The United States: A BetterFriend and Neighbor

President Obama wants to be Haiti’s real partner – at gunpoint, if necessary.

Helping your neighbor has a long tradition in the United States. Friendly words, gestures and deeds belong to the everyday fabric of life in the American suburbs. As a superpower, the U.S. has always been judged by the amount of friendliness it has shown toward its neighbors. That is especially true of the treatment shown toward its Caribbean “backyard.” Although Washington has historically claimed the Caribbean as being within its sphere of influence, America has repeatedly acted in big brother-fashion toward it and often supported the wrong factions there; it has supported despots who suppressed and exploited the people. The “Banana Republics” owed their survival to the moral and military support of the U.S., and the U.S. richly profited as a result. That’s how Cuba came to rack and ruin as America’s whorehouse.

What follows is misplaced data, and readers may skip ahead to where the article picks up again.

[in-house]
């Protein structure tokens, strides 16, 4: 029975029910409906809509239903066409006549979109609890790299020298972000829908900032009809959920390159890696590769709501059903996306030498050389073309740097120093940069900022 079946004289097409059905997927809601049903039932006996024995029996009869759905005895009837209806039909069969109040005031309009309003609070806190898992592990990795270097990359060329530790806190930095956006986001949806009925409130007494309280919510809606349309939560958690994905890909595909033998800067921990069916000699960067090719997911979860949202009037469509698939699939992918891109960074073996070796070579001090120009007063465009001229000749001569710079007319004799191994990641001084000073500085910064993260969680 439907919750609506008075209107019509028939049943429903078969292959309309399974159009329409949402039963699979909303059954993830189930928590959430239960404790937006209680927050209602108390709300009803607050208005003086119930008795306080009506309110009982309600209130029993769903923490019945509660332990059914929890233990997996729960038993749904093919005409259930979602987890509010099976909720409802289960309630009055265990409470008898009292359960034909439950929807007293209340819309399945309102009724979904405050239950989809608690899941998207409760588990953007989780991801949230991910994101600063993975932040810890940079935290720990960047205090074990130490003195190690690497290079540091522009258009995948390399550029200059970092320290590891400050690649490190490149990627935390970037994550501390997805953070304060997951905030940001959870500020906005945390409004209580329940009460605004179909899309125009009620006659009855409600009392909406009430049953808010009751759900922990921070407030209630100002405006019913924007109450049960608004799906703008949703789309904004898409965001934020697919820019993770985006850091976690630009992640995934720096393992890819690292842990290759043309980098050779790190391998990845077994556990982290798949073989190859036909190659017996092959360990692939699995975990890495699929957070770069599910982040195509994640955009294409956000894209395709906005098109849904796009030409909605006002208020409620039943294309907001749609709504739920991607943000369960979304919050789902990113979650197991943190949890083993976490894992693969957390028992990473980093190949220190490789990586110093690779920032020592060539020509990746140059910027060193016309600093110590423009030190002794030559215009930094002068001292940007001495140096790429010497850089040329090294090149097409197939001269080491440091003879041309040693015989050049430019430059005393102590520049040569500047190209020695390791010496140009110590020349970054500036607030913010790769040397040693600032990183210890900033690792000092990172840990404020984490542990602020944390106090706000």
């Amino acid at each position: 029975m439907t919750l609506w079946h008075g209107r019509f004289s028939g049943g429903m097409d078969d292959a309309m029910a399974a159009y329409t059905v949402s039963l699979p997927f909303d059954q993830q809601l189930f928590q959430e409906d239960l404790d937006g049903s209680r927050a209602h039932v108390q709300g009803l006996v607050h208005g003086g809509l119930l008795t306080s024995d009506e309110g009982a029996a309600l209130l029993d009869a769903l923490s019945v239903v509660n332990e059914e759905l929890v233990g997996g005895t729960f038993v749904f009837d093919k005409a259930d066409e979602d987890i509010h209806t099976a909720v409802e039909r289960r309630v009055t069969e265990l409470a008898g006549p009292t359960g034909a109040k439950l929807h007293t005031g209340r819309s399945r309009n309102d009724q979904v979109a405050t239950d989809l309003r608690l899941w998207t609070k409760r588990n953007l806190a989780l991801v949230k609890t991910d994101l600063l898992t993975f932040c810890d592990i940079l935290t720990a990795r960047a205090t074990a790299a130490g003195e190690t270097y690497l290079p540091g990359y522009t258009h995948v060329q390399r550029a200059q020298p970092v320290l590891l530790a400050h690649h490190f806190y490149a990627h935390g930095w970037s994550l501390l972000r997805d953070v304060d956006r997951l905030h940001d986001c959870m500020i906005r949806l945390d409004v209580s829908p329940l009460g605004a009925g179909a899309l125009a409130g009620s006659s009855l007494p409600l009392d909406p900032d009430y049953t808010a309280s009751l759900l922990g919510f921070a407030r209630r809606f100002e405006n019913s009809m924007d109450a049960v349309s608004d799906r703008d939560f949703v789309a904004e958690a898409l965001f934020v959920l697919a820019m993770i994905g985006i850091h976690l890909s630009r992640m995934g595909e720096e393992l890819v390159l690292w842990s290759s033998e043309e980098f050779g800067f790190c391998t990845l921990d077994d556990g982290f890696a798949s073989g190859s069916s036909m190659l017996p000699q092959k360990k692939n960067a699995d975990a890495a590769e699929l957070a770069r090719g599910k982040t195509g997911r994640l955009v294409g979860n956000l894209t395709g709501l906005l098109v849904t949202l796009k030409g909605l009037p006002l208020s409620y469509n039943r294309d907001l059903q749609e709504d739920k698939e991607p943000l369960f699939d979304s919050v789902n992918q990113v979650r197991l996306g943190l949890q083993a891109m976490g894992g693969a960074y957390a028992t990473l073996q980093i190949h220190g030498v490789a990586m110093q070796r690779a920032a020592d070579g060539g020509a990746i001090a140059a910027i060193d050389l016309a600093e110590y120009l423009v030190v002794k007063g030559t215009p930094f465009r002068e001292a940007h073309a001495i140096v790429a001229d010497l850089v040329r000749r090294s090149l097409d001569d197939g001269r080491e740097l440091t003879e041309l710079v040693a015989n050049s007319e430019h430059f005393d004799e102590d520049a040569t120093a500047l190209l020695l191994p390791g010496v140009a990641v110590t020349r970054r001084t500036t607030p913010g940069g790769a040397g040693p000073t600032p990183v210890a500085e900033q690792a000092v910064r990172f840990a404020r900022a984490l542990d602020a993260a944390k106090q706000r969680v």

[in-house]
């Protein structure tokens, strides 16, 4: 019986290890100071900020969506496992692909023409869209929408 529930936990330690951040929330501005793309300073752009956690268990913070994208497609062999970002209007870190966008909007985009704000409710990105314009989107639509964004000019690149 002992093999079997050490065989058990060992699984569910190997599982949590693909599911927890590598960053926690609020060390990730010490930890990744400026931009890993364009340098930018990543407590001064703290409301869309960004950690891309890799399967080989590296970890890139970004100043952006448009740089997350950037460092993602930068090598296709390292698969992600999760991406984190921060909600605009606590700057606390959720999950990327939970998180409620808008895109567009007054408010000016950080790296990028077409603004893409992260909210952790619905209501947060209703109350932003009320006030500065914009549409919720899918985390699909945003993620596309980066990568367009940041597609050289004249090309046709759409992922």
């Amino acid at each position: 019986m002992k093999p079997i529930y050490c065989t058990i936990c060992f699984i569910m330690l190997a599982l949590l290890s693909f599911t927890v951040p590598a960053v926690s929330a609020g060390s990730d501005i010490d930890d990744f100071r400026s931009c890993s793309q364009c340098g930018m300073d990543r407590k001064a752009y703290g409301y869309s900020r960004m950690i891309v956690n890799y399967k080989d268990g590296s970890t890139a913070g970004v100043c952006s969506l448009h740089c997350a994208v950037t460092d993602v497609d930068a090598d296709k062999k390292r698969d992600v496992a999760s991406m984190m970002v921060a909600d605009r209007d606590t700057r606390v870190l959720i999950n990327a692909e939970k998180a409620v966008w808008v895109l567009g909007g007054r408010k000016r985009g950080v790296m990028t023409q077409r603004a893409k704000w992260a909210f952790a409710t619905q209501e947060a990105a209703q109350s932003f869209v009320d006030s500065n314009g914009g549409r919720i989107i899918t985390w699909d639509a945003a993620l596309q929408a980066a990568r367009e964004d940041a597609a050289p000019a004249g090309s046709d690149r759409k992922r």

When President Obama now promises that America will, henceforth, stand beside a broken and bleeding Haiti as its staunch partner after they are no longer in the headlines, it means he has learned from history. The emergency aid isn’t just America’s momentary assistance, it’s an act of solidarity that has its origins in America’s collective guilty conscience. The Clintons, ex-President Bill and Secretary of State Hillary, are offering Haiti a long-term alliance that will give America control as its guardian angel. But it must take care not to exploit that role.

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